Supporting Healthy Diets
As the leading cause of death in America, poor diets have been a tough obstacle for past and present administrations to regulate. It has led to increasing obesity rates and rising healthcare costs. Some of the diseases caused by poor diets — including diabetes, heart disease and hypertension — increase the risks posed by COVID-19 and are more likely to lead to complications or death.
While Biden has remained fairly quiet about diets, there are many steps his administration could take to make healthy diets more viable for Americans. First comes regulating and restoring tough standards for food sold to children in schools to tackle obesity from a young age. Secondly, reforming dietary guidelines and food labels, a stance Vice President-elect Harris has reinforced, could also help Americans make healthier dietary choices.
Putting Food Safety First
Each year, foodborne illnesses cost the nation $15.6 billion and kill roughly 3,000 Americans, according to the Center for Disease Control and Prevention (CDC). Under Trump’s administration, certain safety requirements, such as cleaning hog carcasses, were eliminated and food safety inspections were deregulated. The Environmental Protection Agency (EPA) also reversed a ban on chlorpyriphos, a pesticide known to cause health problems in children.
The Biden administration could reinstate the ban on chlorpyriphos and reverse the deregulation of safety inspections and other measures that do not protect people from unsafe food. An emphasis could also be put on reviewing the safety of certain pesticides and chemicals found in food packaging.
To combat foodborne illness outbreaks, growers should be required to test irrigation water for harmful pathogens and address the heightened threat of pathogens in meat and poultry. The risks must be addressed where they start — in crowded meat processing plants and feedlots.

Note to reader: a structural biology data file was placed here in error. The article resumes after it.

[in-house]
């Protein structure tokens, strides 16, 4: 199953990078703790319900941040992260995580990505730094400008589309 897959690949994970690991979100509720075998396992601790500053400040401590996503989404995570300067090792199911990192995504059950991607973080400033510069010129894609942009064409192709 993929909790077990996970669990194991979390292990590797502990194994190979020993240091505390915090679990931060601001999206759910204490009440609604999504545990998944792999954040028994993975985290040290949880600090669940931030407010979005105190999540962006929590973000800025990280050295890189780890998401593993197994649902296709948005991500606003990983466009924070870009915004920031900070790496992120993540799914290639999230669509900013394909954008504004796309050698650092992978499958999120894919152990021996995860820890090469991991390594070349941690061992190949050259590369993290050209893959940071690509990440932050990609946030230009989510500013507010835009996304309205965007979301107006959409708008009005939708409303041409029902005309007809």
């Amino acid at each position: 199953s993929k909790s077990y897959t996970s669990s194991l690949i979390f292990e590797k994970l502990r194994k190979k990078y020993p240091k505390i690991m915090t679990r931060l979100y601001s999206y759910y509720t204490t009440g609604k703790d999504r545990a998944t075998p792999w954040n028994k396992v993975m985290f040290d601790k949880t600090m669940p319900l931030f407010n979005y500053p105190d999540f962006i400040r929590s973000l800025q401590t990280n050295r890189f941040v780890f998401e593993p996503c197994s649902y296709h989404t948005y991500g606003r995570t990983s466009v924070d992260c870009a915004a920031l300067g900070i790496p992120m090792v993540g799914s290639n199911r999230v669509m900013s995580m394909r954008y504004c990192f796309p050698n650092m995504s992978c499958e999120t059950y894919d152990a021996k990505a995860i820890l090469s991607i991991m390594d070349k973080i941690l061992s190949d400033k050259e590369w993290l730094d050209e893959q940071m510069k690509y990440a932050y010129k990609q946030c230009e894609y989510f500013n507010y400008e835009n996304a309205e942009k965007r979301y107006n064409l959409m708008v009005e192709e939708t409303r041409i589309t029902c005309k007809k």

Boosting America’s Food System
Biden has the potential to be a president that embraces and funds food technology and innovation given his science-forward approach. Outside of traditional agriculture, the government hasn’t focused its efforts to support new food technologies as seen in countries like China, Singapore and parts of the European Union. Biden’s administration could create a food innovation catalyst to invest in new technologies and incentivize agricultural workers to take advantage of available tech.
If food and agricultural innovation was a priority for Biden, he could work with the Food and Drug Administration (FDA) or the USDA to create a formal office within the government. However, a more achievable approach is to build an advisory council through which leaders and visionaries in the food and beverage industry give advice and suggest ideas with science and business in mind.
With a new administration, there are plenty of opportunities to push for building strong foundations and strengthening the food system that America has struggled with for decades. However, it remains to be seen whether the House of Representatives and the Senate will be on Biden’s side when it comes to passing legislation.